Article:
Laboratoire Charles Coulomb UMR 5221 CNRS/UM2 (L2C)


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Passivation properties of a coating of graphene on copper

par Christelle EVE - publié le

Rigorously speaking, graphene refers to a single layer of sp2 carbon atoms covalently-bonded on a bidimensional hexagonal array, ie the elementary sublayer of graphite. However, nowadays, the term graphene is commonly used to designate a packing of a few (typically 1 to 10) layers. Several effective techniques have been developed for preparing graphene and chemically derived graphene sheets : i) the costly bottom-up synthesis of large and high quality graphene single sheets [1], ii) dispersion of graphene oxide in water [2], iii) solubilization of graphene intercalation compounds (GICs) in organic polar solvents [3], followed by a transfer in degassed water [4]. The second class of graphene is much less defined than the two others : it is highly dispersed in size and properties with a large number of defects present into the graphene sheets due to the formation of oxygen-containing groups. On the other hand, the size of the flakes is smaller in the third method. The wet routes have nevertheless the advantage of being easily scalable for industrial applications concerning inks, coatings and composites but the deposition processes still need to be optimized. This is one of the goal of the ANR project GAELIC (“Graphene Liquid Crystals” [5]). In this framework, the L2C and its partners prepare aqueous graphene and graphene oxide inks and develop processes to deposit thin layers on various surfaces.

Graphene presents many promising properties for future industrial developments. It is especially highly impermeable to gases, and highly resistant to oxidation, and it is therefore expected to be a good candidate for passivation barriers [6]. However, some studies showed that even though graphene protects copper from thermal oxidation at low temperature and short term, a coating of graphene can promote galvanic corrosion over long time scales because of diffusion and trapping of oxidizing species under the graphene coating [7,8]. The origin of the oxidizing agents is still in debate : Shriver et al suggested that O2 and H2O molecules diffuse from the atmosphere through defects in the graphene flakes [7], while de Andres et al proposed that the oxygen retained in the grain boundaries of copper progressively diffuses toward the surface where it gets trapped under the graphene layer [8]. However, the influence of the microstructure of graphene was not investigated so far and no detailed study of the oxidation kinetics in a controlled atmosphere was carried out.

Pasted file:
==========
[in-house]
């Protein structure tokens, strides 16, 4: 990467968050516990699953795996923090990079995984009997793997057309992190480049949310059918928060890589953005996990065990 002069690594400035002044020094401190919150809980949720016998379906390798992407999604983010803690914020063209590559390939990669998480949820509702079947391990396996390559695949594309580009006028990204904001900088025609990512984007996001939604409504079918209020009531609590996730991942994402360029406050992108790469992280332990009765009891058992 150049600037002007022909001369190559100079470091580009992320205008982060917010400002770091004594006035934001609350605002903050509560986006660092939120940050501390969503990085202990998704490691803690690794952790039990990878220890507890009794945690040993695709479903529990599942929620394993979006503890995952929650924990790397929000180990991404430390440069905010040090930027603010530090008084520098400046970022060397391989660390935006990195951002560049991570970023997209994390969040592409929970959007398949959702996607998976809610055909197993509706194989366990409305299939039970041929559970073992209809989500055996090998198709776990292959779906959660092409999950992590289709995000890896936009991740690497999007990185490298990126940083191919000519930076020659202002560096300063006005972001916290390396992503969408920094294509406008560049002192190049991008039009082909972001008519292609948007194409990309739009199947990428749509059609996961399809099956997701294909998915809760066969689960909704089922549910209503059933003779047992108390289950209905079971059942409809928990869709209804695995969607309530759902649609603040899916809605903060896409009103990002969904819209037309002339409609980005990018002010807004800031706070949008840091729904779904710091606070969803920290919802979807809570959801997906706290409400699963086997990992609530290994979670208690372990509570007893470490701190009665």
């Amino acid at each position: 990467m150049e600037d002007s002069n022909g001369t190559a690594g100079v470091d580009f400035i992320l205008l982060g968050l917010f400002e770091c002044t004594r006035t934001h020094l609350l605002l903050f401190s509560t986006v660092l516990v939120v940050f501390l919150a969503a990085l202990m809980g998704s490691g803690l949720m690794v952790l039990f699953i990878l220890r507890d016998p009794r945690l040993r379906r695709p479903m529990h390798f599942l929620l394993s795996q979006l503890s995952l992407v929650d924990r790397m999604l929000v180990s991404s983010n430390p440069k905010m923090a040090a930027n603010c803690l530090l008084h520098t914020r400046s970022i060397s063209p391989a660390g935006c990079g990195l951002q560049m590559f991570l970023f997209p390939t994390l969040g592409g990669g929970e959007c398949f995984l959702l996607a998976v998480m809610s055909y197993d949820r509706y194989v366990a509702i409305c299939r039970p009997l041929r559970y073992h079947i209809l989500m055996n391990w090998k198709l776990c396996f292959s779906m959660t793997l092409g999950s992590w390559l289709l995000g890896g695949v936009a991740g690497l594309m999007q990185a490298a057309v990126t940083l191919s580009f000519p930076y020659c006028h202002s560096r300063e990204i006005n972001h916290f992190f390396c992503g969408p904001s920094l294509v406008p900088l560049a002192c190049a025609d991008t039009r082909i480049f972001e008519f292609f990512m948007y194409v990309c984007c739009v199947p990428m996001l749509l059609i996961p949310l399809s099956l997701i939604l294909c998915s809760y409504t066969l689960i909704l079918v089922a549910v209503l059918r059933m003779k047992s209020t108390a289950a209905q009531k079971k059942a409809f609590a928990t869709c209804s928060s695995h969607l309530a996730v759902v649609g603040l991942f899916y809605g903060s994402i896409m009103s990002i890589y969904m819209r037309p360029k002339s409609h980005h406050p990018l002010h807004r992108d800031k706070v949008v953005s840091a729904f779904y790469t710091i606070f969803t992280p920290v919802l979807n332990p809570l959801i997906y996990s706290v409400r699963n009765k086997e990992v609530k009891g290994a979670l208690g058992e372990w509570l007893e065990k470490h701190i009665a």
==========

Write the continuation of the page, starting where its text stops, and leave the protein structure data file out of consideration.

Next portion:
A setup and method based on coupled Raman/photoluminescence spectroscopy was recently developed in our group for in situ studies of copper oxidation at controlled temperatures in a controlled atmosphere [9].

The master degree project will focus on the deposition of ultrathin films of graphene or graphene oxide (from a monolayer to 10 nm) on various copper-based materials (single crystals, copper foils, electroless thin layers) and on the spectroscopic study of the oxidation kinetics of the coated copper as a function of the thickness, structural (flake size, defects) and chemical (functionalization rate) properties of graphene, as well as the microstructure and oxygen content of the copper substrates.

[1] K.S. Novoselov et al, ‘‘Electric field effect in atomically thin carbon films’’, Science 306, 666-669 (2004)
[2] D.R. Dreyer et al, ‘‘The chemistry of graphene oxide’’, Chemical Society Reviews 39, 228-240 (2010)
[3] A. Pénicaud, C. Drummond, ‘‘Deconstructing graphite : Graphenide solutions’’, Accounts of chemical research 46,
129-137 (2012)
[4] G. Bepete et al, ‘‘Surfactant-free single-layer graphene in water’’, Nature Chemistry 9, 347 (2017)
[6] S. Chen et al, ‘‘Oxidation resistance of graphene-coated Cu and Cu/Ni alloy’’, ACS nano 5, 1321-1327 (2011)
[7] M. Schriver, ‘‘Graphene as a long-term metal oxidation barrier : worse than nothing’’, ACS nano 7, 5763-5768
[8] L. Álvarez-Fraga, ‘‘Oxidation mechanisms of copper under graphene : the role of oxygen encapsulation’’, Chemistry
of Materials 29, 3257-3264 (2017)
[9] PhD Deniz Cakir, ‘‘Enhanced Raman spectroscopy of copper-based materials’’, Université de Montpellier (2017)

Encadrants :
Eric Anglaret, Nanomaterials team :

Christophe Blanc, Soft Matter team :